So many techs fear these group of codes because they have been bitten before by them. In my opinion, these are some of the easier codes to solve if you attack it systematically. The first step is to know the enemy. The general code set criteria is as follows; When the the downstream oxygen sensor is within 80% of the activity of the upstream oxygens sensor during a catalyst test the code is set. The key to this is graphing our scan data. Years ago scan data was much too slow to trust graphing it. But, todays datastreams and professional scantools make this a trustworthy venture. Here is a snapshot of`data that was graphed.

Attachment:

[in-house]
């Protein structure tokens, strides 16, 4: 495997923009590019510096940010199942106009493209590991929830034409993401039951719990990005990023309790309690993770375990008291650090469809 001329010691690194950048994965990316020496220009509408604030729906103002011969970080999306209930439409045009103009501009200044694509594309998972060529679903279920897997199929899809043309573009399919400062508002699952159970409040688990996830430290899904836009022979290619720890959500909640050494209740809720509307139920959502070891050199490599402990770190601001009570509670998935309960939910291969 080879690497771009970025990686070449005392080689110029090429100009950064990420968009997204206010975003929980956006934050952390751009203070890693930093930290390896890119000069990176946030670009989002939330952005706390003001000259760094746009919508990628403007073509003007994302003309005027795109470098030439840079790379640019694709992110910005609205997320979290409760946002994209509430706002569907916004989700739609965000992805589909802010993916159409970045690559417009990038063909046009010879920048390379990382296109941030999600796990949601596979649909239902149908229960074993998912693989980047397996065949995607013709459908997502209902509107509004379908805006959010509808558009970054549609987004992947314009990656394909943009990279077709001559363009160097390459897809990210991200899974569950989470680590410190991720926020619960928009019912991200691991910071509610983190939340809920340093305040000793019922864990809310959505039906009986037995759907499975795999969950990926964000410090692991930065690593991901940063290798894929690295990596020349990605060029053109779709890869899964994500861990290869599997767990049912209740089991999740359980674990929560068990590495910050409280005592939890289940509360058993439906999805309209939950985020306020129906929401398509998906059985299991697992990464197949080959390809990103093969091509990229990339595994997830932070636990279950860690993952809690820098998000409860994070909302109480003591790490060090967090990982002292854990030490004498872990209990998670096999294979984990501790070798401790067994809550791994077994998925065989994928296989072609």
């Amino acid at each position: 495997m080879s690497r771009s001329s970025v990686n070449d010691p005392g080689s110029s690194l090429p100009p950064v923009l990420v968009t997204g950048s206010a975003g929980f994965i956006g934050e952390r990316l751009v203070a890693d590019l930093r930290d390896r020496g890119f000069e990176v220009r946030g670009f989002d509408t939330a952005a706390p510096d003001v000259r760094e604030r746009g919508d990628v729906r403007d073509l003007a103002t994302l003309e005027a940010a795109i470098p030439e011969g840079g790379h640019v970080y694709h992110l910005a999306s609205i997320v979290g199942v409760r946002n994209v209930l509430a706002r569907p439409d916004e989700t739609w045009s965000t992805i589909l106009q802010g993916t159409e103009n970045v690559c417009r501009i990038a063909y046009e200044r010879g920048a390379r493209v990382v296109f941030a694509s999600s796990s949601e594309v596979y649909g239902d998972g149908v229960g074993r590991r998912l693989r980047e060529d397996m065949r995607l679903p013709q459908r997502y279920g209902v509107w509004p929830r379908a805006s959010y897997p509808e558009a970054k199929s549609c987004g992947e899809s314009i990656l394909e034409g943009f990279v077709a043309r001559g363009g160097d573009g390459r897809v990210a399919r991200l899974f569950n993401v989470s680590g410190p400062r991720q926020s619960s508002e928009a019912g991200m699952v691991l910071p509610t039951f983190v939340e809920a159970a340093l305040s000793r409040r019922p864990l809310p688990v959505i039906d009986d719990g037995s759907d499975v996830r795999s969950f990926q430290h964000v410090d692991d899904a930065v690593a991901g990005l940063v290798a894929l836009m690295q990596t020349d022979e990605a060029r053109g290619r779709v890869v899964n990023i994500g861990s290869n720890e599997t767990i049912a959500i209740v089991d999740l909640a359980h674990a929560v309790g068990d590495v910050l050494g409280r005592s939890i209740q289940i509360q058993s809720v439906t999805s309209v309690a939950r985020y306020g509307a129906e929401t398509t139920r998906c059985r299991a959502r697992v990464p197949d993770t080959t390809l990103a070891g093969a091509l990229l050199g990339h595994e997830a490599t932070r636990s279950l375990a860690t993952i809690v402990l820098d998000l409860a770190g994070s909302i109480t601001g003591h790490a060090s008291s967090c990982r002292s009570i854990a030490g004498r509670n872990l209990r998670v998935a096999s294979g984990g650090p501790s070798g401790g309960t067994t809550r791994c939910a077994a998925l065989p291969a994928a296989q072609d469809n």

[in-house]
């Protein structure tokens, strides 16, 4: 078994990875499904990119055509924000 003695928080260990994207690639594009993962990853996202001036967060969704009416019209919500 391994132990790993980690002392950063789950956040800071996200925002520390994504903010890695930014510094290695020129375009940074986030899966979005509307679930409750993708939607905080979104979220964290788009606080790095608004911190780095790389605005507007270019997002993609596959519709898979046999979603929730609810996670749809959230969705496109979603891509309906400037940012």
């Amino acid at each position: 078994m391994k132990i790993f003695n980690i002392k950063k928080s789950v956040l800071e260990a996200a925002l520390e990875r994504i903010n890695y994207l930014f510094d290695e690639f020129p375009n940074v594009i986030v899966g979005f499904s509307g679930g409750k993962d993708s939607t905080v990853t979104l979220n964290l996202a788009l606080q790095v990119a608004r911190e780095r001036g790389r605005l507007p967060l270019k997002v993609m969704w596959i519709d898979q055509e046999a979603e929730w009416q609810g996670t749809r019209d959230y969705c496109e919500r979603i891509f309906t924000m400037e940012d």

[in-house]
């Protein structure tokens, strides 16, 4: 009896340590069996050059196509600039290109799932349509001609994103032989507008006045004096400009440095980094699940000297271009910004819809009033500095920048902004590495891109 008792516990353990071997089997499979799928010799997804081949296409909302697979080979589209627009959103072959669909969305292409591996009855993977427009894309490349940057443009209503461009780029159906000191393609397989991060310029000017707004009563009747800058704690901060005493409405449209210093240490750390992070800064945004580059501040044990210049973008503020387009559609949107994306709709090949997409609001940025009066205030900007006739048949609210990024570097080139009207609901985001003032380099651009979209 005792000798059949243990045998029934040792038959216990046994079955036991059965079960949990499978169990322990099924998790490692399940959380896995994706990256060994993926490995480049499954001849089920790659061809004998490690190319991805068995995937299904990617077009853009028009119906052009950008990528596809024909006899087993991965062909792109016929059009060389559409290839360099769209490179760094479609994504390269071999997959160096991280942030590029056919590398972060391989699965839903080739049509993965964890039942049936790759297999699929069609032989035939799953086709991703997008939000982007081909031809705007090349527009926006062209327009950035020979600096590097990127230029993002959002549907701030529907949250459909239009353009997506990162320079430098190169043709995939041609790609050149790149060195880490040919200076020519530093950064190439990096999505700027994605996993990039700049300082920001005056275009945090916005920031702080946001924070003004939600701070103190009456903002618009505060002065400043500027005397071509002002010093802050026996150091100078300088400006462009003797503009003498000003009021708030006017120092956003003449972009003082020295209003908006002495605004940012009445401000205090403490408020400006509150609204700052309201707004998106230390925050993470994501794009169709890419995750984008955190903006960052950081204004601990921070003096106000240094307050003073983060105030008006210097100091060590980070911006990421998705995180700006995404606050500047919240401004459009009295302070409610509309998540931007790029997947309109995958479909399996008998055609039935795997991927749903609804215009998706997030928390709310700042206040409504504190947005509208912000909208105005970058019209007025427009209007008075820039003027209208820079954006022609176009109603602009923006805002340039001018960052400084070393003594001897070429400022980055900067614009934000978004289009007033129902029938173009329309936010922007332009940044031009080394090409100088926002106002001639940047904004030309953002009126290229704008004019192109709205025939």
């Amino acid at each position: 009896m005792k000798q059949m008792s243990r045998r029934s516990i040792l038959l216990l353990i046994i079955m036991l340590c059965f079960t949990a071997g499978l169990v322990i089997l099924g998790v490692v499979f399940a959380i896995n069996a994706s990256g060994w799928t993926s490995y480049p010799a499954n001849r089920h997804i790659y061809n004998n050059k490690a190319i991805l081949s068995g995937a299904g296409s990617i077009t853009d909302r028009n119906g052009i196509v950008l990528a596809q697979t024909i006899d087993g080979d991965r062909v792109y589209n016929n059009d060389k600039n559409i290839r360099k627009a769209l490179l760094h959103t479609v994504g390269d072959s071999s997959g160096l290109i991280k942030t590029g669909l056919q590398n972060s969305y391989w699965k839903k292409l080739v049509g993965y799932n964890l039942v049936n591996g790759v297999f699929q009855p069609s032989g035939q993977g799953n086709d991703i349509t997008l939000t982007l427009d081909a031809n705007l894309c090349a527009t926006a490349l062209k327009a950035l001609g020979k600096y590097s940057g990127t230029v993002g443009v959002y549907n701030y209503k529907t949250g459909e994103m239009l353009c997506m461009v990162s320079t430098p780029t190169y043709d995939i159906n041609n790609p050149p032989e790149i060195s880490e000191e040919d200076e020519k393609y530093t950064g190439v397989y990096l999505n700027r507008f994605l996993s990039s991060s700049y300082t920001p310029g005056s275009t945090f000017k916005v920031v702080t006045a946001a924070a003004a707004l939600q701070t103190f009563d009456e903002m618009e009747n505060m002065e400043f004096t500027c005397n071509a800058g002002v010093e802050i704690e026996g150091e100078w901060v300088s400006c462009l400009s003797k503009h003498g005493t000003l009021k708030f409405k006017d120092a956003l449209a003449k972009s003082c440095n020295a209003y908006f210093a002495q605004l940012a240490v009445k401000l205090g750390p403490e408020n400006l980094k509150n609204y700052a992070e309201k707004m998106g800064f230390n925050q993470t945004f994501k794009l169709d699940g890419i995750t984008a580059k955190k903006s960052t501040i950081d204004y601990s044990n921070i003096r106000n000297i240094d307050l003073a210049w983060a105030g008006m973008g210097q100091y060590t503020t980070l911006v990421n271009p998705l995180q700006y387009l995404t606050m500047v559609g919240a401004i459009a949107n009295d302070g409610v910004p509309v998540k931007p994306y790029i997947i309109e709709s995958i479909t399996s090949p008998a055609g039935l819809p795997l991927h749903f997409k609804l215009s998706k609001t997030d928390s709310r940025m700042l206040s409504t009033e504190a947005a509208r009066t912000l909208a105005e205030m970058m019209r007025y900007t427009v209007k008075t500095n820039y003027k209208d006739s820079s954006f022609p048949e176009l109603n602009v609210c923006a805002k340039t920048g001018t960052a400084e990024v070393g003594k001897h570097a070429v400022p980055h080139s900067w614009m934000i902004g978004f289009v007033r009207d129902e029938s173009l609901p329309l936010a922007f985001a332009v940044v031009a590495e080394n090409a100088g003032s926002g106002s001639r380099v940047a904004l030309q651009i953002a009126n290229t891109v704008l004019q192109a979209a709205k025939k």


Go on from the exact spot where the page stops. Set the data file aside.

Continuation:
Another item to be wary of is exhaust leaks ahead of the catalytic converter on codes that never seem to be fixed. An exhaust leak ahead of the converter no matter small will introduce outside oxygen into the exhaust stream. Causing problems and ruin your day. A smoke machine can be used to find small leaks. So what if you have a A/F ratio sensor upstream instead of a conventional sensor. Just look at the downstream sensor graphed and use the hints I have given to diagnose these cars. Most techs think that the catalyst monitor is run during steady highway speeds. That is true of most cars. But, late model GM vehicles will run it at an idle after a highway run. Know your enemy, check your drive cycle routines to determine when it looks at converter status. I hope this helps the next time you have one of these in your bay.